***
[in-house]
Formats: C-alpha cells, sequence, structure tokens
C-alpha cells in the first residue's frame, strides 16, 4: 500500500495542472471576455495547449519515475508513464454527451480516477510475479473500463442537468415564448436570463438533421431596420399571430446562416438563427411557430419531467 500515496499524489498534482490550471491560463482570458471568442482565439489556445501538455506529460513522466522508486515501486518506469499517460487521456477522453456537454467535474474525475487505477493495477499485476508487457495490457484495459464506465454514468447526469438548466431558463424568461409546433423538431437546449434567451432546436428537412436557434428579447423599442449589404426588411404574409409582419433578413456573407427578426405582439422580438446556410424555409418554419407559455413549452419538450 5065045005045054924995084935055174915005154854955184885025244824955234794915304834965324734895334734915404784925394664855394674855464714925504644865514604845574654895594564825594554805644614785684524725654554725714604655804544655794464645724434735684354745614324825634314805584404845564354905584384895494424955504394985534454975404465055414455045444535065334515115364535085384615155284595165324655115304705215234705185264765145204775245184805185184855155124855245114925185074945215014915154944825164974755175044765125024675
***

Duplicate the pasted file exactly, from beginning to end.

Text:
[in-house]
Formats: C-alpha cells, sequence, structure tokens
C-alpha cells in the first residue's frame, strides 16, 4: 500500500495542472471576455495547449519515475508513464454527451480516477510475479473500463442537468415564448436570463438533421431596420399571430446562416438563427411557430419531467 500515496499524489498534482490550471491560463482570458471568442482565439489556445501538455506529460513522466522508486515501486518506469499517460487521456477522453456537454467535474474525475487505477493495477499485476508487457495490457484495459464506465454514468447526469438548466431558463424568461409546433423538431437546449434567451432546436428537412436557434428579447423599442449589404426588411404574409409582419433578413456573407427578426405582439422580438446556410424555409418554419407559455413549452419538450 5065045005045054924995084935055174915005154854955184885025244824955234794915304834965324734895334734915404784925394664855394674855464714925504644865514604845574654895594564825594554805644614785684524725654554725714604655804544655794464645724434735684354745614324825634314805584404845564354905584384895494424955504394985534454975404465055414455045444535065334515115364535085384615155284595165324655115304705215234705185264765145204775245184805185184855155124855245114925185074945215014915154944825164974755175044765125024675